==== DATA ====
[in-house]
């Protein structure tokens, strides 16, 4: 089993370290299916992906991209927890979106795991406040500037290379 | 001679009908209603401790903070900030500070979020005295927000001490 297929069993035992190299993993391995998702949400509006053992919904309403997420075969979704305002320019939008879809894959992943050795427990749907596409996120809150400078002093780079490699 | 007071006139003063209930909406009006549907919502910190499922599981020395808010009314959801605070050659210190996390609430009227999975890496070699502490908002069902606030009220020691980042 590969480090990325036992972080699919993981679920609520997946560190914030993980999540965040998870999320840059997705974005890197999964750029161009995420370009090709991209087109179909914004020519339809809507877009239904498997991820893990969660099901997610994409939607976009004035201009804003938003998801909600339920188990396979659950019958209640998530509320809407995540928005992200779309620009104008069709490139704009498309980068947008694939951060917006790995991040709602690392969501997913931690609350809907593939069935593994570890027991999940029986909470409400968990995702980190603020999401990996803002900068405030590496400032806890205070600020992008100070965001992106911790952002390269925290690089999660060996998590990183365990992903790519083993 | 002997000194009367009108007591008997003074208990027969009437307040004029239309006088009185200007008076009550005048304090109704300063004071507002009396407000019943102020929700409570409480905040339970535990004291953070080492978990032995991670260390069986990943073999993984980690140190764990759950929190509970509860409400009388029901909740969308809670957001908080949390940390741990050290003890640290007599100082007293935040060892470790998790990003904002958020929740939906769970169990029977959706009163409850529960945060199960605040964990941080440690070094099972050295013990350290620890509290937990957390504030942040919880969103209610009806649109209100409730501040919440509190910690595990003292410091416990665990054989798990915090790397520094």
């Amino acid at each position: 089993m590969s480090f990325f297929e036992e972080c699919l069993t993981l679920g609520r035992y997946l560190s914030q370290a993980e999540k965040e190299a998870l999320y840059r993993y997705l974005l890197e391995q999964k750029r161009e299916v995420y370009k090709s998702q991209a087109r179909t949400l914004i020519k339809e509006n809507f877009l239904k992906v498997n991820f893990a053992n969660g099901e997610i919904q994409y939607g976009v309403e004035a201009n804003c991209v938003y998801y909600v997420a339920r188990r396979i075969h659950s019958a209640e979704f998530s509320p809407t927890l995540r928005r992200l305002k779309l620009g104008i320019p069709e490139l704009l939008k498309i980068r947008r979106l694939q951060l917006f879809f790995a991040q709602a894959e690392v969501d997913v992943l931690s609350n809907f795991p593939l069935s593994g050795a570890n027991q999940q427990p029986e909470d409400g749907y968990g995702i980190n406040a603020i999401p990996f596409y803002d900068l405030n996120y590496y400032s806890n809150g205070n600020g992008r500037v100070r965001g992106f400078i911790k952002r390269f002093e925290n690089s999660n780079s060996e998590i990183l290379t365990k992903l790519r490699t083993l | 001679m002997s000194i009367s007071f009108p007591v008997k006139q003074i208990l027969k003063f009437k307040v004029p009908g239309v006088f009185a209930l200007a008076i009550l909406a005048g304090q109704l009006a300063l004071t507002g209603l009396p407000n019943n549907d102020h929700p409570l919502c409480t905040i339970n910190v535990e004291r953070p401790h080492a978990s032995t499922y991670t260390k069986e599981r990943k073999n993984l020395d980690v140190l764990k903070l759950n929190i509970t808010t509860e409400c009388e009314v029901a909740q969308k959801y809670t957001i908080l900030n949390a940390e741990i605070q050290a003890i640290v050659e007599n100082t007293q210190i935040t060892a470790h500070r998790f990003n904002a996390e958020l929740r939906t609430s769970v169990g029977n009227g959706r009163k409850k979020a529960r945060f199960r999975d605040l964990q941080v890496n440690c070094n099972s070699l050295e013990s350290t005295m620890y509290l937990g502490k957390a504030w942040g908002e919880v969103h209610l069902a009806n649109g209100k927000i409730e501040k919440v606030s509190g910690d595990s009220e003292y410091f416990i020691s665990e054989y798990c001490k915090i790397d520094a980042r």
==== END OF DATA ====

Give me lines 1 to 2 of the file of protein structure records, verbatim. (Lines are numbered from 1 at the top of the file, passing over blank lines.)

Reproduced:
[in-house]
């Protein structure tokens, strides 16, 4: 089993370290299916992906991209927890979106795991406040500037290379 | 001679009908209603401790903070900030500070979020005295927000001490 297929069993035992190299993993391995998702949400509006053992919904309403997420075969979704305002320019939008879809894959992943050795427990749907596409996120809150400078002093780079490699 | 007071006139003063209930909406009006549907919502910190499922599981020395808010009314959801605070050659210190996390609430009227999975890496070699502490908002069902606030009220020691980042 590969480090990325036992972080699919993981679920609520997946560190914030993980999540965040998870999320840059997705974005890197999964750029161009995420370009090709991209087109179909914004020519339809809507877009239904498997991820893990969660099901997610994409939607976009004035201009804003938003998801909600339920188990396979659950019958209640998530509320809407995540928005992200779309620009104008069709490139704009498309980068947008694939951060917006790995991040709602690392969501997913931690609350809907593939069935593994570890027991999940029986909470409400968990995702980190603020999401990996803002900068405030590496400032806890205070600020992008100070965001992106911790952002390269925290690089999660060996998590990183365990992903790519083993 | 002997000194009367009108007591008997003074208990027969009437307040004029239309006088009185200007008076009550005048304090109704300063004071507002009396407000019943102020929700409570409480905040339970535990004291953070080492978990032995991670260390069986990943073999993984980690140190764990759950929190509970509860409400009388029901909740969308809670957001908080949390940390741990050290003890640290007599100082007293935040060892470790998790990003904002958020929740939906769970169990029977959706009163409850529960945060199960605040964990941080440690070094099972050295013990350290620890509290937990957390504030942040919880969103209610009806649109209100409730501040919440509190910690595990003292410091416990665990054989798990915090790397520094």